Toyota has announced that it will start making reproduction parts for the Supra and 2000GT. Even better, it says that the parts will be available both in Japan and “overseas,” which means that they will likely be coming to the US. Back in May 2019, we reported that Toyota announced a GR Heritage Parts Program for the A70 and A80 Supra. Today, Toyota added the 2000GT to the list. Here’s a rundown of what will be available initially.
The 2000GT’s list begins with some substantial items for the drivetrain. Gears and synchro hubs and sleeves for the 5-speed transmission will be available starting August 1, 2020. These will be followed by a gasket and oil seal kit, bearings, snap rings, thrust washers, and shift forks on September 1. Keep in mind, however, that the thrust washer and shift fork will only fit the MF10 early-type models. For the rear differential, Toyota is offering ring gear bolts starting September 1, with a pinon and ring gear set coming sometime in winter of 2020.
As for the A70 Supra, the parts include door handles and a fuel sender unit, both of which are available for order right now. Weatherstripping (yay!), a “SUPRA” hood badge, and driveshaft (whether automatic or manual transmission, Toyota did not specify at this time, but likely manual) will be available in winter 2020.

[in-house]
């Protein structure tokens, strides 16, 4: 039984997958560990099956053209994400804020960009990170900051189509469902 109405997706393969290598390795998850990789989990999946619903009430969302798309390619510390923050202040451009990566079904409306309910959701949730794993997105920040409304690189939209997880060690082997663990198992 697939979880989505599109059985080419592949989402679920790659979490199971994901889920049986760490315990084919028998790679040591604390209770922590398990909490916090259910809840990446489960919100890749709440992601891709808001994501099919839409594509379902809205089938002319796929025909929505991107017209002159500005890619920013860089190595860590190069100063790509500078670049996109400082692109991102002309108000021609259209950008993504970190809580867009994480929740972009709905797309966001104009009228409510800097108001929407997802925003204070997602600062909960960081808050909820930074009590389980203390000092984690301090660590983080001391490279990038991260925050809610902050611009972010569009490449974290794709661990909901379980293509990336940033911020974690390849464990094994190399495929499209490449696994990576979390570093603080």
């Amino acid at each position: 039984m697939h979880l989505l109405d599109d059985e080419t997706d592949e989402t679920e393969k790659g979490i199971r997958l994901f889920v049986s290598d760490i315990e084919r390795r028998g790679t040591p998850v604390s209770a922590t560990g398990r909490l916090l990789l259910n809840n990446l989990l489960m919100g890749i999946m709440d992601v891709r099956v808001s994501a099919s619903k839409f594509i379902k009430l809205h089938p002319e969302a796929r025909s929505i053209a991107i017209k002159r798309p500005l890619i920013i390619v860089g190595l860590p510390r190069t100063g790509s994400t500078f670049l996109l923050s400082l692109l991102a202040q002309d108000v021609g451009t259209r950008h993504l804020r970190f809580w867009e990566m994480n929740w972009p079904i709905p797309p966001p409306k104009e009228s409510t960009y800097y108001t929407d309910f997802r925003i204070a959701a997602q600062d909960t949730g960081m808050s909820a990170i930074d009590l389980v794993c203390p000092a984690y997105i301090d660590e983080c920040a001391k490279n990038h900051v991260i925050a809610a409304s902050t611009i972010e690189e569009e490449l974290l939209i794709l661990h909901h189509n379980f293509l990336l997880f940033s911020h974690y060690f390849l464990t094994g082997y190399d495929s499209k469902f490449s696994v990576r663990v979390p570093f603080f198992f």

The A80 has only the door handles currently available, but a brake booster will arrive on August 1. Headlamps, which will allow restorers to replace 30-year0-old sun-faded units for fresh ones, will be added to the list in winter of 2020.
Toyota says that it’s currently preparing for manufacture with suppliers, in-house factories, and other related departments. Remade items will be available at Toyota dealers just like normal parts. However, due to scarcity, 2000GT parts will only be available to owners of the actual vehicle and in limited quantities to prevent resale.
The parts won’t come cheap. Door handles for the A70 and A80 Supra will retail for ¥33,000 each ($307 USD), the fuel sending unit ¥30,800 ($287), and the A70 hood badge alone will cost ¥50,000 ($465 USD). This may seem steep, but creating low-batch parts hailing from a pre-digital era is no small feat. Honda, for example, has outlined just how much effort goes into reproduction parts for the Beat and RC30, a struggle Toyota simply summarizes as, “The road to reprinting discontinued parts is not easy.”
While the list is short, Toyota will continue to add to it as the program gets off the ground. The company is taking suggestions on what to make next, and will prioritize production based on owner feedback. “Your voice will be the driving force behind the making of the next reproduction parts,” it says on the GR Heritage Parts website. You can submit a request with this form.
Back when the GR Heritage Parts Program was announced, Gazoo head and A80 owner Shigeki Tomoyama likened the program as a way to keep sports cars alive in a future of electric, autonomous, and ride-shared vehicles. “All horses that were once a means of transportation have been replaced by cars, but racehorses remain. There are people all over the world who love horses,” Tomoyama said. “The human desire to move freely, fast, and beautifully according to one’s will is universal… We have to pass on this DNA to the next generation.”